I have a theory about why it seems like superhero films are dominating the film industry currently. The theory has nothing to do with the fact that fanboys have now grown up and are the ones running studios or in the decision maker’s chairs (although that is true). It also has nothing to do with the astounding box office numbers these films are getting (although they are raking in the dow).
My theory is that superhero films are made to be serials. And serial storytelling, or long form narratives, are where it’s at these days. Notice that these big franchises are getting popular around the same time as “peak TV” binge watching. Its because audiences don’t want a self-contained, 90 to 120 minute story. That’s not enough time with the characters, and it doesn’t allow for rich, complex storytelling. We want to sit with things longer than that.
The superhero genre has always been more serialized. The studios make one thinking of the sequel (much to critics chagrin, but with $$$$ in their eyes), always leaving enough bread crumbs and plot strands teased that you keep people wanting more.
This falls in line with the current trend in television shows as well. It used to be that most TV shows were telling a contained story in each episode, with very little serialization over the whole series. The most popular shows were procedurals, following one case or patient each week. Now there are overarching mythologies, mysteries, and storylines requiring regular viewing to keep up, or that better support binge watching once the whole season is streaming.
Regular movies (you know the self contained stories and plots) don’t give you that kind of scope or character investment. It’s 1.5 to 3 hours (maximum, please…) of storytelling with less time to breath and explore the nuances. My wife actually isn’t a fan of most movies for this reason. She doesn’t want to invest that amount of time for such a limited view into the worlds of the characters or story.
So HBO, Netflix, Amazon and Hulu have increased our appetite for longer form storytelling. And then came Marvel, which took our desire for a bigger story and injected it into a cinematic universe based on comic book properties. We have had comic book heros with multifilm narratives, but never multiple properties orbiting in the same universe. And it worked. Now everybody wants in.
Star Wars is back in the game. The Harry Potter wizarding world is open for business. DC is trying really hard to build a similar world. X-Men keeps going. And on and on…
And regular movies are dying.
It is becoming increasingly rare to find a movie coming to your local theater that isn’t based on some intellectual property (book, comic-book, previous film, etc.). Original ideas are too risky, especially for a feature film. If you are going to get audiences to come out to theaters and invest, it has to be big or familiar.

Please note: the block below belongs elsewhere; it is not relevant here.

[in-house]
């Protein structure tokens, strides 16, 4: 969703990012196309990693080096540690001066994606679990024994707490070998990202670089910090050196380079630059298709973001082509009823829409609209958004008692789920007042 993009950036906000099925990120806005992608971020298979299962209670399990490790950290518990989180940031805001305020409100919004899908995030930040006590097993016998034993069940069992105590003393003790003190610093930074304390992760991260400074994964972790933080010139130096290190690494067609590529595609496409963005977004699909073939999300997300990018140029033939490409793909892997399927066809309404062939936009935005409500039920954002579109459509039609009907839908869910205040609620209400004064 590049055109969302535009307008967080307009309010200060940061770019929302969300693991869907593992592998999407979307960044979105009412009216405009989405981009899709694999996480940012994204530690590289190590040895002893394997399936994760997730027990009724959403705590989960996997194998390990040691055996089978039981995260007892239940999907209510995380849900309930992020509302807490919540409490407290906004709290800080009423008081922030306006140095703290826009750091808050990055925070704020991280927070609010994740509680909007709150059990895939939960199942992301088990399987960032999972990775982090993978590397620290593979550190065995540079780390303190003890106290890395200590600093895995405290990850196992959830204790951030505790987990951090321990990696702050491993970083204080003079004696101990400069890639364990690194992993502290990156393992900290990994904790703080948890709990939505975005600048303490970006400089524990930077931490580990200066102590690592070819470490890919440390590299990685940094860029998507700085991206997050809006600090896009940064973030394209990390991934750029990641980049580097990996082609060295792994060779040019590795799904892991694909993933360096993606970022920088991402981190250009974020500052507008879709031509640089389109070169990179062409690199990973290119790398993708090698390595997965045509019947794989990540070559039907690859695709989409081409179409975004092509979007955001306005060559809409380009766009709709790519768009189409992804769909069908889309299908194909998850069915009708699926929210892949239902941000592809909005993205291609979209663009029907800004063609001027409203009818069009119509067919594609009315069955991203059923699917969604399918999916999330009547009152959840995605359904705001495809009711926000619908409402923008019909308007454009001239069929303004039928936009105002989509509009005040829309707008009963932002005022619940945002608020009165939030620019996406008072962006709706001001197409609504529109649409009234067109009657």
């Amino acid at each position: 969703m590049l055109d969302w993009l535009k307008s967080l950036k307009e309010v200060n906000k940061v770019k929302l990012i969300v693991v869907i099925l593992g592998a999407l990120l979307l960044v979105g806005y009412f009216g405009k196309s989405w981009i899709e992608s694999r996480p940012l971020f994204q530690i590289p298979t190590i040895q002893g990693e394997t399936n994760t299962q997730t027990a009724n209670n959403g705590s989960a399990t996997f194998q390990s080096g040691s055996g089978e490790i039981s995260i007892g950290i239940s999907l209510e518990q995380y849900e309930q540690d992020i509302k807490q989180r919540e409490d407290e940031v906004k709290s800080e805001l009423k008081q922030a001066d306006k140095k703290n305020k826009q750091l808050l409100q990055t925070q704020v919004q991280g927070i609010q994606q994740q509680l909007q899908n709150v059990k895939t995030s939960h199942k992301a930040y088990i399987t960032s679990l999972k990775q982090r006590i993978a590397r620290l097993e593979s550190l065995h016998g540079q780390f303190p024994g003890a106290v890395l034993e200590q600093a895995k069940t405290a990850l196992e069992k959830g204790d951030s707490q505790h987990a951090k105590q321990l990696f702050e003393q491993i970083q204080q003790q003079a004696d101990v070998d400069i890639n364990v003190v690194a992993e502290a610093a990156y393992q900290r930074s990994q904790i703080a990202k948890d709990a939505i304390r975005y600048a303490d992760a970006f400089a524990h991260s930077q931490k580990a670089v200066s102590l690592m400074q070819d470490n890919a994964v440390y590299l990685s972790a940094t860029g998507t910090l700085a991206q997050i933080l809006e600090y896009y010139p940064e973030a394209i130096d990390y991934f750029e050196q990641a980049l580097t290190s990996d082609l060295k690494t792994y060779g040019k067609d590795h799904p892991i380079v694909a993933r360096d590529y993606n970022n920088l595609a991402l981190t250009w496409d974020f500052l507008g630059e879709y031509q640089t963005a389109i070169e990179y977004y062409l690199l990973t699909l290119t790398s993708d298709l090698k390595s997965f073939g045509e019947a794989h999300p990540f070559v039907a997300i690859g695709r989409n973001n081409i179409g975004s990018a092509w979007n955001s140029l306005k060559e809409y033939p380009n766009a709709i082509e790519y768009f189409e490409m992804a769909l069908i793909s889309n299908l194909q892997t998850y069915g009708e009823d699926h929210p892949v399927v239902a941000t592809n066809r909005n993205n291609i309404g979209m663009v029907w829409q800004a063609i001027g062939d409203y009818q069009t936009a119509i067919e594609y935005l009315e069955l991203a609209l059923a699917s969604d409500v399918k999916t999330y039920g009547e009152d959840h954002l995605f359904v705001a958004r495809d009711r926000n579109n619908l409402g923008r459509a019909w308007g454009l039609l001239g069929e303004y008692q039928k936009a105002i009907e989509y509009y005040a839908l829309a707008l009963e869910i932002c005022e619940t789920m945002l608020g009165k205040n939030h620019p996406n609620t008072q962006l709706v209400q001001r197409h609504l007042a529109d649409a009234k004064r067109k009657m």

Its happening on TV too. The characters we loved in the 1990’s and early 2000’s are back. Roseanne, Murphy Brown, Twin Peaks, Gilmore Girls, Arrested Development and on and on.
Truly visionary directors are thriving in this environment, as long as they haven’t had a big failure of original vision. Others are able to cut their teeth on this sort of storytelling and then can use that as a springboard into their own stories they want to tell. Others can’t get their great ideas made into movies, so they are making their way to television where there are more opportunities.
Networks are way more willing to invest in one season of a streaming show than a studio, who has to fork over millions for a one time shot at making money in theaters. Stranger Things would never have been made if it was a movie pitch. But given 13 episodes, and watch the audience fall in love.
Where is this all going?
I’m not sure. Moviepass is trying (and failing) to setup a subscription model for theaters that may help break this cycle a bit. Netflix has day and date release policy for feature films, making small movies more accessible to audiences. A lot of filmmakers are partnering with them for the type of smaller movies studios used to trade in. IMAX and 3D keep changing the ways we tell and receive stories on the big screen, truly making movies an event (think Dunkirk and Avatar).
Things will continue to evolve with the technology. But, I do think serialization is here to stay. And maybe that isn’t a bad thing. And although filmmakers and theaters will have to adjust, there is obviously still money in telling stories on the big screen. Just look at the success of Avengers: Infinity War (the 19th film in the series). That was the culmination of a decade of storytelling and its not stopping anytime soon. I can’t wait for the next one…